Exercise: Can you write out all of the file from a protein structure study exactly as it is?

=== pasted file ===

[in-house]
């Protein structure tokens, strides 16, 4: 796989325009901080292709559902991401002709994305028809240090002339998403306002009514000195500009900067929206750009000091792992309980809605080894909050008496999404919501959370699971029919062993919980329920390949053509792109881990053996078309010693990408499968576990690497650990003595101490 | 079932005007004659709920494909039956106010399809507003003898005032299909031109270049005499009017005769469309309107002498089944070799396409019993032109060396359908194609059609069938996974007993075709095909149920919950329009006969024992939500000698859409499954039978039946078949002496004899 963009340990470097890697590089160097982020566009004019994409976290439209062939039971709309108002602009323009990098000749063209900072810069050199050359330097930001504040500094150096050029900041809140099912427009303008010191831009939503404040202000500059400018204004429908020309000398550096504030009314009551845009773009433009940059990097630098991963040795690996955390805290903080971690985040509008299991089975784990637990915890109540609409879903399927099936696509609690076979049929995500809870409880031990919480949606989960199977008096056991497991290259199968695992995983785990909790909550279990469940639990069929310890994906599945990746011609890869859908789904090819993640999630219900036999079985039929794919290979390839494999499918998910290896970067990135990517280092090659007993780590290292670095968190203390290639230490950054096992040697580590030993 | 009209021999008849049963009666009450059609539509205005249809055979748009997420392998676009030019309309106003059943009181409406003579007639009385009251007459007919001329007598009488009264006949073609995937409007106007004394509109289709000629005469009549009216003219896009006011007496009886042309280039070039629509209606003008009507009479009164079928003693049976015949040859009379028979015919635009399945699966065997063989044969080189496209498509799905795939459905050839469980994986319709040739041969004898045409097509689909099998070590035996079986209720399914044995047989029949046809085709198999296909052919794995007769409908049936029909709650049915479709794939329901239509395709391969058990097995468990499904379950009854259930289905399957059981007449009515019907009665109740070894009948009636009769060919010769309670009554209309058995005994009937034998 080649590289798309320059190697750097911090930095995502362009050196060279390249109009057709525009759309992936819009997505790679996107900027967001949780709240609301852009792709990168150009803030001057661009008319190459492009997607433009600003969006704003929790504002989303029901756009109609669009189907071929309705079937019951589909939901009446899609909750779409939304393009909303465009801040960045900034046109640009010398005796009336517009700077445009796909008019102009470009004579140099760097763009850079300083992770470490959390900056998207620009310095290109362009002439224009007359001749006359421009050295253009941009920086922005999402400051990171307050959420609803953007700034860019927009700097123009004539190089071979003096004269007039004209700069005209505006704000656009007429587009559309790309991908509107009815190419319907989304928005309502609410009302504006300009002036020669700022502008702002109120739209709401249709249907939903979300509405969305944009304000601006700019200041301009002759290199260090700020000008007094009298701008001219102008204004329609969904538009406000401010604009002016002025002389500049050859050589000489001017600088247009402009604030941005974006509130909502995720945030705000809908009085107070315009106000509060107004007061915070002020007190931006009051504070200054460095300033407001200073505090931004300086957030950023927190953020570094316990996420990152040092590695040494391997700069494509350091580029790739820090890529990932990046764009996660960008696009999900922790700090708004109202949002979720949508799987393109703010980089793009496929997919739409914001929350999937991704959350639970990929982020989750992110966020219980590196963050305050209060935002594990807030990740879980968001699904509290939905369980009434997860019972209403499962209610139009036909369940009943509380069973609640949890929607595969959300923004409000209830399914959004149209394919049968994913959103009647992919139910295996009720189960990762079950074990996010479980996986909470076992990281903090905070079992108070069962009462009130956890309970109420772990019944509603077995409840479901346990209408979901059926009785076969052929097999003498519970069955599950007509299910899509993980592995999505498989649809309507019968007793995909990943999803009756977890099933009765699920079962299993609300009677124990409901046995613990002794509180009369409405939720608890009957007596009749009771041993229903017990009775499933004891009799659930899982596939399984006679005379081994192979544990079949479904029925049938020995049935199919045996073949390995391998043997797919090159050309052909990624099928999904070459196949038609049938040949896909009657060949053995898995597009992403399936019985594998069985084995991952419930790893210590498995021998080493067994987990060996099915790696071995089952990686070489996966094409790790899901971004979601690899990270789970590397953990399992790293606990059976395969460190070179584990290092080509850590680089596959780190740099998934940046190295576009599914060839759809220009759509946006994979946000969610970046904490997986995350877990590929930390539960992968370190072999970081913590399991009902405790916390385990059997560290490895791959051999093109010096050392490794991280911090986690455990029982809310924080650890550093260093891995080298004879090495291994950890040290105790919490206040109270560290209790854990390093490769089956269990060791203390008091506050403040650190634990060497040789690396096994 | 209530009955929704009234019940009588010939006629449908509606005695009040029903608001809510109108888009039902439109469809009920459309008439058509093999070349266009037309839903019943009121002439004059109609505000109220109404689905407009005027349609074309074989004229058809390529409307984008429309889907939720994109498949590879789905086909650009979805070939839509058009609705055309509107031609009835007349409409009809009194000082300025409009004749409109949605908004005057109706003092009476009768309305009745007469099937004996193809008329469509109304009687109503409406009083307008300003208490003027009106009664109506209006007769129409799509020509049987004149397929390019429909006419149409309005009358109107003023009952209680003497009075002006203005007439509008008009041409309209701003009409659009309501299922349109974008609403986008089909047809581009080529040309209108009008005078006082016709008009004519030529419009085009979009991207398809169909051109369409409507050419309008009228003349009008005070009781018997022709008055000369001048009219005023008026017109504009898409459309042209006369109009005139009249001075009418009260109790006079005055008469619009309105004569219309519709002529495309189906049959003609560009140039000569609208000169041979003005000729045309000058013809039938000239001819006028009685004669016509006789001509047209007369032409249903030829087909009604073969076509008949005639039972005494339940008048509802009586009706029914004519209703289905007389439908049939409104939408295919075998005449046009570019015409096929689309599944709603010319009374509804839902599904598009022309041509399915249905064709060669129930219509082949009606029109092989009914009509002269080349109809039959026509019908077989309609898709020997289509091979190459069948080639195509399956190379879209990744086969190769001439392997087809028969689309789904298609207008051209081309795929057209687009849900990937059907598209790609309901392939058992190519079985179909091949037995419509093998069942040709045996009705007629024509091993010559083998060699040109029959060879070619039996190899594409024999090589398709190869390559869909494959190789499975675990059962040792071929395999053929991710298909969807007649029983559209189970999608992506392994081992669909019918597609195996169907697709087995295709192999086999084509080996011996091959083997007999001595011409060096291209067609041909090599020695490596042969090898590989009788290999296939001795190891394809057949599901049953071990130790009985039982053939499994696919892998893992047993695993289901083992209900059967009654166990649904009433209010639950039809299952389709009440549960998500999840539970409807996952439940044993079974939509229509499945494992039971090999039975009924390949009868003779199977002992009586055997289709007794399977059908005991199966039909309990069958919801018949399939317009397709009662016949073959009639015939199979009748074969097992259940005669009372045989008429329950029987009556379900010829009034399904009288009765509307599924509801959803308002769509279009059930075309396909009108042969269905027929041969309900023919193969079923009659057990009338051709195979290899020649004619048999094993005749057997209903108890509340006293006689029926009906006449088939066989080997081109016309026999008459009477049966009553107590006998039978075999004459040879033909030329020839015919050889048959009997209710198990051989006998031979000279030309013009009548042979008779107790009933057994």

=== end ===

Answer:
[in-house]
């Protein structure tokens, strides 16, 4: 796989325009901080292709559902991401002709994305028809240090002339998403306002009514000195500009900067929206750009000091792992309980809605080894909050008496999404919501959370699971029919062993919980329920390949053509792109881990053996078309010693990408499968576990690497650990003595101490 | 079932005007004659709920494909039956106010399809507003003898005032299909031109270049005499009017005769469309309107002498089944070799396409019993032109060396359908194609059609069938996974007993075709095909149920919950329009006969024992939500000698859409499954039978039946078949002496004899 963009340990470097890697590089160097982020566009004019994409976290439209062939039971709309108002602009323009990098000749063209900072810069050199050359330097930001504040500094150096050029900041809140099912427009303008010191831009939503404040202000500059400018204004429908020309000398550096504030009314009551845009773009433009940059990097630098991963040795690996955390805290903080971690985040509008299991089975784990637990915890109540609409879903399927099936696509609690076979049929995500809870409880031990919480949606989960199977008096056991497991290259199968695992995983785990909790909550279990469940639990069929310890994906599945990746011609890869859908789904090819993640999630219900036999079985039929794919290979390839494999499918998910290896970067990135990517280092090659007993780590290292670095968190203390290639230490950054096992040697580590030993 | 009209021999008849049963009666009450059609539509205005249809055979748009997420392998676009030019309309106003059943009181409406003579007639009385009251007459007919001329007598009488009264006949073609995937409007106007004394509109289709000629005469009549009216003219896009006011007496009886042309280039070039629509209606003008009507009479009164079928003693049976015949040859009379028979015919635009399945699966065997063989044969080189496209498509799905795939459905050839469980994986319709040739041969004898045409097509689909099998070590035996079986209720399914044995047989029949046809085709198999296909052919794995007769409908049936029909709650049915479709794939329901239509395709391969058990097995468990499904379950009854259930289905399957059981007449009515019907009665109740070894009948009636009769060919010769309670009554209309058995005994009937034998 080649590289798309320059190697750097911090930095995502362009050196060279390249109009057709525009759309992936819009997505790679996107900027967001949780709240609301852009792709990168150009803030001057661009008319190459492009997607433009600003969006704003929790504002989303029901756009109609669009189907071929309705079937019951589909939901009446899609909750779409939304393009909303465009801040960045900034046109640009010398005796009336517009700077445009796909008019102009470009004579140099760097763009850079300083992770470490959390900056998207620009310095290109362009002439224009007359001749006359421009050295253009941009920086922005999402400051990171307050959420609803953007700034860019927009700097123009004539190089071979003096004269007039004209700069005209505006704000656009007429587009559309790309991908509107009815190419319907989304928005309502609410009302504006300009002036020669700022502008702002109120739209709401249709249907939903979300509405969305944009304000601006700019200041301009002759290199260090700020000008007094009298701008001219102008204004329609969904538009406000401010604009002016002025002389500049050859050589000489001017600088247009402009604030941005974006509130909502995720945030705000809908009085107070315009106000509060107004007061915070002020007190931006009051504070200054460095300033407001200073505090931004300086957030950023927190953020570094316990996420990152040092590695040494391997700069494509350091580029790739820090890529990932990046764009996660960008696009999900922790700090708004109202949002979720949508799987393109703010980089793009496929997919739409914001929350999937991704959350639970990929982020989750992110966020219980590196963050305050209060935002594990807030990740879980968001699904509290939905369980009434997860019972209403499962209610139009036909369940009943509380069973609640949890929607595969959300923004409000209830399914959004149209394919049968994913959103009647992919139910295996009720189960990762079950074990996010479980996986909470076992990281903090905070079992108070069962009462009130956890309970109420772990019944509603077995409840479901346990209408979901059926009785076969052929097999003498519970069955599950007509299910899509993980592995999505498989649809309507019968007793995909990943999803009756977890099933009765699920079962299993609300009677124990409901046995613990002794509180009369409405939720608890009957007596009749009771041993229903017990009775499933004891009799659930899982596939399984006679005379081994192979544990079949479904029925049938020995049935199919045996073949390995391998043997797919090159050309052909990624099928999904070459196949038609049938040949896909009657060949053995898995597009992403399936019985594998069985084995991952419930790893210590498995021998080493067994987990060996099915790696071995089952990686070489996966094409790790899901971004979601690899990270789970590397953990399992790293606990059976395969460190070179584990290092080509850590680089596959780190740099998934940046190295576009599914060839759809220009759509946006994979946000969610970046904490997986995350877990590929930390539960992968370190072999970081913590399991009902405790916390385990059997560290490895791959051999093109010096050392490794991280911090986690455990029982809310924080650890550093260093891995080298004879090495291994950890040290105790919490206040109270560290209790854990390093490769089956269990060791203390008091506050403040650190634990060497040789690396096994 | 209530009955929704009234019940009588010939006629449908509606005695009040029903608001809510109108888009039902439109469809009920459309008439058509093999070349266009037309839903019943009121002439004059109609505000109220109404689905407009005027349609074309074989004229058809390529409307984008429309889907939720994109498949590879789905086909650009979805070939839509058009609705055309509107031609009835007349409409009809009194000082300025409009004749409109949605908004005057109706003092009476009768309305009745007469099937004996193809008329469509109304009687109503409406009083307008300003208490003027009106009664109506209006007769129409799509020509049987004149397929390019429909006419149409309005009358109107003023009952209680003497009075002006203005007439509008008009041409309209701003009409659009309501299922349109974008609403986008089909047809581009080529040309209108009008005078006082016709008009004519030529419009085009979009991207398809169909051109369409409507050419309008009228003349009008005070009781018997022709008055000369001048009219005023008026017109504009898409459309042209006369109009005139009249001075009418009260109790006079005055008469619009309105004569219309519709002529495309189906049959003609560009140039000569609208000169041979003005000729045309000058013809039938000239001819006028009685004669016509006789001509047209007369032409249903030829087909009604073969076509008949005639039972005494339940008048509802009586009706029914004519209703289905007389439908049939409104939408295919075998005449046009570019015409096929689309599944709603010319009374509804839902599904598009022309041509399915249905064709060669129930219509082949009606029109092989009914009509002269080349109809039959026509019908077989309609898709020997289509091979190459069948080639195509399956190379879209990744086969190769001439392997087809028969689309789904298609207008051209081309795929057209687009849900990937059907598209790609309901392939058992190519079985179909091949037995419509093998069942040709045996009705007629024509091993010559083998060699040109029959060879070619039996190899594409024999090589398709190869390559869909494959190789499975675990059962040792071929395999053929991710298909969807007649029983559209189970999608992506392994081992669909019918597609195996169907697709087995295709192999086999084509080996011996091959083997007999001595011409060096291209067609041909090599020695490596042969090898590989009788290999296939001795190891394809057949599901049953071990130790009985039982053939499994696919892998893992047993695993289901083992209900059967009654166990649904009433209010639950039809299952389709009440549960998500999840539970409807996952439940044993079974939509229509499945494992039971090999039975009924390949009868003779199977002992009586055997289709007794399977059908005991199966039909309990069958919801018949399939317009397709009662016949073959009639015939199979009748074969097992259940005669009372045989008429329950029987009556379900010829009034399904009288009765509307599924509801959803308002769509279009059930075309396909009108042969269905027929041969309900023919193969079923009659057990009338051709195979290899020649004619048999094993005749057997209903108890509340006293006689029926009906006449088939066989080997081109016309026999008459009477049966009553107590006998039978075999004459040879033909030329020839015919050889048959009997209710198990051989006998031979000279030309013009009548042979008779107790009933057994």